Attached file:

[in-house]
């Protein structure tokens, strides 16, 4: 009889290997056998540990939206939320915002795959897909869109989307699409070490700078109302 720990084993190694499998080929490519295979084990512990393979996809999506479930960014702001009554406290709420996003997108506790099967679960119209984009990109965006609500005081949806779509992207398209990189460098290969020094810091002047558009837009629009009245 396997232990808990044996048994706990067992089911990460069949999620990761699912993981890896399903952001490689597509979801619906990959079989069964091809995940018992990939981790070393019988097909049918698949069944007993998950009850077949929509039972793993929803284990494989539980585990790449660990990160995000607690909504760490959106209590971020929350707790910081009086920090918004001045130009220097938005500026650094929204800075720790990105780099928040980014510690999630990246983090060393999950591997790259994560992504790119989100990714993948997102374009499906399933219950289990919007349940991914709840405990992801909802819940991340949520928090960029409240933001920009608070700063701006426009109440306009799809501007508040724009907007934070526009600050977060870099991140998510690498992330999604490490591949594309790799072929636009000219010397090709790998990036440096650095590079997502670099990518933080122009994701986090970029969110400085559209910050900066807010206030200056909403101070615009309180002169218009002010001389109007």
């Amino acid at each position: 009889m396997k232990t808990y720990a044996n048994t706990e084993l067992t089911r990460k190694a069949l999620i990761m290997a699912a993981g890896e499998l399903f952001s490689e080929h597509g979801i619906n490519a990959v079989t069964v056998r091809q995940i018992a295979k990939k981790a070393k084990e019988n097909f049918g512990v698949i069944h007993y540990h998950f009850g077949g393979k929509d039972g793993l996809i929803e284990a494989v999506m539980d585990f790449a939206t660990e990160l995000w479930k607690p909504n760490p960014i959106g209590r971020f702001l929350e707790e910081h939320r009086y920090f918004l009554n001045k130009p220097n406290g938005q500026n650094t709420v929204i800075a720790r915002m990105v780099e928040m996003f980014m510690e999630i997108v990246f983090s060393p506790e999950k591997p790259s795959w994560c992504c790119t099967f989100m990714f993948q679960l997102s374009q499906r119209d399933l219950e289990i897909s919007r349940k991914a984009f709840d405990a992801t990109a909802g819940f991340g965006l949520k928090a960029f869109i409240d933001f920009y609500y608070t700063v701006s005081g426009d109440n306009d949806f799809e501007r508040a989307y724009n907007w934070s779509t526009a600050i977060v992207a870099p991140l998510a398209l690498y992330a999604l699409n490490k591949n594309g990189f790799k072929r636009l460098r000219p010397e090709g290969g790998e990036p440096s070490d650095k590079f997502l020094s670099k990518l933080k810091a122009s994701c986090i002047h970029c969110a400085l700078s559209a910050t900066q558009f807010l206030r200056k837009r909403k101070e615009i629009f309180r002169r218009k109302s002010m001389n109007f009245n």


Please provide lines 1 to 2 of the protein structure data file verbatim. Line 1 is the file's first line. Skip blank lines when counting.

[in-house]
């Protein structure tokens, strides 16, 4: 009889290997056998540990939206939320915002795959897909869109989307699409070490700078109302 720990084993190694499998080929490519295979084990512990393979996809999506479930960014702001009554406290709420996003997108506790099967679960119209984009990109965006609500005081949806779509992207398209990189460098290969020094810091002047558009837009629009009245 396997232990808990044996048994706990067992089911990460069949999620990761699912993981890896399903952001490689597509979801619906990959079989069964091809995940018992990939981790070393019988097909049918698949069944007993998950009850077949929509039972793993929803284990494989539980585990790449660990990160995000607690909504760490959106209590971020929350707790910081009086920090918004001045130009220097938005500026650094929204800075720790990105780099928040980014510690999630990246983090060393999950591997790259994560992504790119989100990714993948997102374009499906399933219950289990919007349940991914709840405990992801909802819940991340949520928090960029409240933001920009608070700063701006426009109440306009799809501007508040724009907007934070526009600050977060870099991140998510690498992330999604490490591949594309790799072929636009000219010397090709790998990036440096650095590079997502670099990518933080122009994701986090970029969110400085559209910050900066807010206030200056909403101070615009309180002169218009002010001389109007």